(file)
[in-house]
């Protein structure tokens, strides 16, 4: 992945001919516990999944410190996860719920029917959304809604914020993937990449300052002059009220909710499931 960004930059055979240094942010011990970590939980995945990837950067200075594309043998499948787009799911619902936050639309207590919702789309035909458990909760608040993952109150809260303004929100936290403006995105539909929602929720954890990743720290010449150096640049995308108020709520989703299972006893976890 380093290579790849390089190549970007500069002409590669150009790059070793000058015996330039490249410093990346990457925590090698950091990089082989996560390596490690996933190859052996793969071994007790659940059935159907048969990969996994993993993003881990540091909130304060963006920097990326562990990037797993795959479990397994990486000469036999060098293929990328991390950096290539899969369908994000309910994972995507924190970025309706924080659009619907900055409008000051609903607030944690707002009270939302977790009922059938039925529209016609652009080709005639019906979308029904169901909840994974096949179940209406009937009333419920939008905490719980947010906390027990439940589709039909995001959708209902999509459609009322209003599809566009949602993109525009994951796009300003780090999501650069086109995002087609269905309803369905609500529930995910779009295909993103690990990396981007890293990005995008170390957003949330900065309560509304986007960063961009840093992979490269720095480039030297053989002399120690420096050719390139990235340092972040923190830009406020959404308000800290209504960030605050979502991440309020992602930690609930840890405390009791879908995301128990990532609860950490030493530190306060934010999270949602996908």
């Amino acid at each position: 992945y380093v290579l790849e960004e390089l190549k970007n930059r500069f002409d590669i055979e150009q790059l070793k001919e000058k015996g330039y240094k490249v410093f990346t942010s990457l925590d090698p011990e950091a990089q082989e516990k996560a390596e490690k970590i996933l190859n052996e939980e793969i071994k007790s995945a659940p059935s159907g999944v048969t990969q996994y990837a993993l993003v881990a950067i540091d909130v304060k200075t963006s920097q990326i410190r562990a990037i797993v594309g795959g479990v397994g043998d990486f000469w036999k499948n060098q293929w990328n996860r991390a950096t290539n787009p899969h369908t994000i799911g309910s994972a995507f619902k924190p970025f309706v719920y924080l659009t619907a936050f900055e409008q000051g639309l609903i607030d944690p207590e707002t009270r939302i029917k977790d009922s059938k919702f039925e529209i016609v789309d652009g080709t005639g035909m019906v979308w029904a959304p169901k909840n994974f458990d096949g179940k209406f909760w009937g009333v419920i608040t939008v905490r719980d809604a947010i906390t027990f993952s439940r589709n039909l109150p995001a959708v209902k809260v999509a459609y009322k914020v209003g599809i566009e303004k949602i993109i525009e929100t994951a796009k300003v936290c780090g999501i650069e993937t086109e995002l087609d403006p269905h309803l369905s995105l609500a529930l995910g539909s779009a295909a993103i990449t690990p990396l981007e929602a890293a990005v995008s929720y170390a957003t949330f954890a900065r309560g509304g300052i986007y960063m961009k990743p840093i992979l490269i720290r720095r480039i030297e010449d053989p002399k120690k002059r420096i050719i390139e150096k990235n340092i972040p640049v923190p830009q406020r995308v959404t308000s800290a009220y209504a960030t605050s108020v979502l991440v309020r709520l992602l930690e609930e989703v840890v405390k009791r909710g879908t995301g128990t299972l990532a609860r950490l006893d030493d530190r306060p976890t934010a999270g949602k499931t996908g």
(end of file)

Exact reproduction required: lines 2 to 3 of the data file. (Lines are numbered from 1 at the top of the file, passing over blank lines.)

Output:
């Protein structure tokens, strides 16, 4: 992945001919516990999944410190996860719920029917959304809604914020993937990449300052002059009220909710499931 960004930059055979240094942010011990970590939980995945990837950067200075594309043998499948787009799911619902936050639309207590919702789309035909458990909760608040993952109150809260303004929100936290403006995105539909929602929720954890990743720290010449150096640049995308108020709520989703299972006893976890 380093290579790849390089190549970007500069002409590669150009790059070793000058015996330039490249410093990346990457925590090698950091990089082989996560390596490690996933190859052996793969071994007790659940059935159907048969990969996994993993993003881990540091909130304060963006920097990326562990990037797993795959479990397994990486000469036999060098293929990328991390950096290539899969369908994000309910994972995507924190970025309706924080659009619907900055409008000051609903607030944690707002009270939302977790009922059938039925529209016609652009080709005639019906979308029904169901909840994974096949179940209406009937009333419920939008905490719980947010906390027990439940589709039909995001959708209902999509459609009322209003599809566009949602993109525009994951796009300003780090999501650069086109995002087609269905309803369905609500529930995910779009295909993103690990990396981007890293990005995008170390957003949330900065309560509304986007960063961009840093992979490269720095480039030297053989002399120690420096050719390139990235340092972040923190830009406020959404308000800290209504960030605050979502991440309020992602930690609930840890405390009791879908995301128990990532609860950490030493530190306060934010999270949602996908």
């Amino acid at each position: 992945y380093v290579l790849e960004e390089l190549k970007n930059r500069f002409d590669i055979e150009q790059l070793k001919e000058k015996g330039y240094k490249v410093f990346t942010s990457l925590d090698p011990e950091a990089q082989e516990k996560a390596e490690k970590i996933l190859n052996e939980e793969i071994k007790s995945a659940p059935s159907g999944v048969t990969q996994y990837a993993l993003v881990a950067i540091d909130v304060k200075t963006s920097q990326i410190r562990a990037i797993v594309g795959g479990v397994g043998d990486f000469w036999k499948n060098q293929w990328n996860r991390a950096t290539n787009p899969h369908t994000i799911g309910s994972a995507f619902k924190p970025f309706v719920y924080l659009t619907a936050f900055e409008q000051g639309l609903i607030d944690p207590e707002t009270r939302i029917k977790d009922s059938k919702f039925e529209i016609v789309d652009g080709t005639g035909m019906v979308w029904a959304p169901k909840n994974f458990d096949g179940k209406f909760w009937g009333v419920i608040t939008v905490r719980d809604a947010i906390t027990f993952s439940r589709n039909l109150p995001a959708v209902k809260v999509a459609y009322k914020v209003g599809i566009e303004k949602i993109i525009e929100t994951a796009k300003v936290c780090g999501i650069e993937t086109e995002l087609d403006p269905h309803l369905s995105l609500a529930l995910g539909s779009a295909a993103i990449t690990p990396l981007e929602a890293a990005v995008s929720y170390a957003t949330f954890a900065r309560g509304g300052i986007y960063m961009k990743p840093i992979l490269i720290r720095r480039i030297e010449d053989p002399k120690k002059r420096i050719i390139e150096k990235n340092i972040p640049v923190p830009q406020r995308v959404t308000s800290a009220y209504a960030t605050s108020v979502l991440v309020r709520l992602l930690e609930e989703v840890v405390k009791r909710g879908t995301g128990t299972l990532a609860r950490l006893d030493d530190r306060p976890t934010a999270g949602k499931t996908g």